Adoption of mobile payment shifts consumer spending patterns, habits
Credit: Photo by L. Brian Stauffer
CHAMPAIGN, Ill. — Paying for a cup of coffee with a smartphone instead of a credit card is gaining prominence among consumers – and is disrupting their spending patterns and consumption habits, according to new research co-written by a University of Illinois expert who studies operations management.
Although paying for purchases in-person with plastic or online through a personal computer still dominates among consumers, the rapid adoption of paying for consumer goods with a smartphone affects the overall transaction amount and frequency of purchases, said Yuqian Xu, a professor of business administration at Illinois.
By studying data from Alipay, China’s most popular mobile payment platform, the research explores the mechanisms behind mobile payment adoption and how the mobile payment channel affects other traditional payment channels.
Using a unique data set from one of the largest banks in China – which contained the transaction data from personal computer, offline and mobile payment channels – Xu and co-authors found that, on average, the total transaction amount increased by 2.4 percent after the adoption of the mobile payment channel, and that the total transaction frequency increased by more than 23 percent.
“Alipay is now the largest mobile payment system in the world, and it’s very representative of what direction the mobile payment trend is moving in,” Xu said.
The results of the study indicate that the mobile channel acts as a substitute for the offline channel – that is, paying with a physical credit card – and as a complement to paying online on a personal computer. For the physical card channel, the total transaction amount decreased by 3.9 percent after the adoption of Alipay. By contrast, for the personal computer payment channel, the total transaction amount increased by 0.3 percent after the Alipay adoption.
“Once consumers adopt mobile payment and integrate it into their daily lives, it effectively replaces the credit cards in their wallets,” Xu said. “It’s the future of how consumers will pay for small-ticket items, which means you will see fewer and fewer people carrying actual, physical credit cards in the coming years. They’ll just carry their phones, so they may not even need their wallet. It’s more convenient and it merges payment channels.”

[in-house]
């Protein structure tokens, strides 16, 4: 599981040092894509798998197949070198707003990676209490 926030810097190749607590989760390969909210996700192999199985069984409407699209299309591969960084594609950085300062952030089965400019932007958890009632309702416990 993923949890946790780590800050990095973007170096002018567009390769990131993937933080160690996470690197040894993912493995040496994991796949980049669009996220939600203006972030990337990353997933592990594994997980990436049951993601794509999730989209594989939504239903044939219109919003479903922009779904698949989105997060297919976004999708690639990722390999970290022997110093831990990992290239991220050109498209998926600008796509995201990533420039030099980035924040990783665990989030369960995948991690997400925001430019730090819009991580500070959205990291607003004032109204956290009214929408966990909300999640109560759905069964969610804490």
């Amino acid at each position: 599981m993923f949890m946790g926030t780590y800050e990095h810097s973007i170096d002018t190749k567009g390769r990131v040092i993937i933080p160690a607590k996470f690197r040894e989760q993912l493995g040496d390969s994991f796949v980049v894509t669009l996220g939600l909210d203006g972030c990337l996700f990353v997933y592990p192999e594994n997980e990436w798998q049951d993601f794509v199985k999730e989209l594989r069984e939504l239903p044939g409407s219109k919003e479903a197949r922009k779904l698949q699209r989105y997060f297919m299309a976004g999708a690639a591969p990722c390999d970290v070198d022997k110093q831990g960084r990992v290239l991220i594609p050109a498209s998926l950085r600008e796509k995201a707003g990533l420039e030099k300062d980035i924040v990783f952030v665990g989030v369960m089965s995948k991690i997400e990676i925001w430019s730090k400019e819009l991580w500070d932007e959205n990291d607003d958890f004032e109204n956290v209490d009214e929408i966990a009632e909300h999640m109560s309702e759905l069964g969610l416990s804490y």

The researchers also found that the adoption of the mobile payment channel is associated with increased hedonic shopping motivations.
“Switching to the mobile channel leads to more shopping overall, and it particularly affects more hedonistic shopping such as food, entertainment and travel,” Xu said. “But it doesn’t affect purchases like education or health care. So it’s changing consumer behavior.”
The greatest impact came on less costly items that are purchased frequently, such as beverages and movie tickets.
“Most of the retailers that produce low-cost items that are sold with great frequency – those retailers are really embracing mobile payment channel and are at the vanguard of the movement,” Xu said. “You tend not to buy coffee through your desktop work station, nor would you use the mobile channel on your smartphone to purchase a car. People purchase those lower value items more frequently, so the volume of those goods sold increases.”
For retailers, it means that, depending on the sector, “you will want to offer customers multiple channels to pay for their goods,” Xu said.
“If you’re in an industry with a high number of transactions or transaction frequency, it’s really in your best interest to get ahead of the curve and embrace the mobile channel,” she said.
Xu’s co-authors are Anindya Ghose of the Stern Business School of New York University and Binqing Xiao of Nanjing University.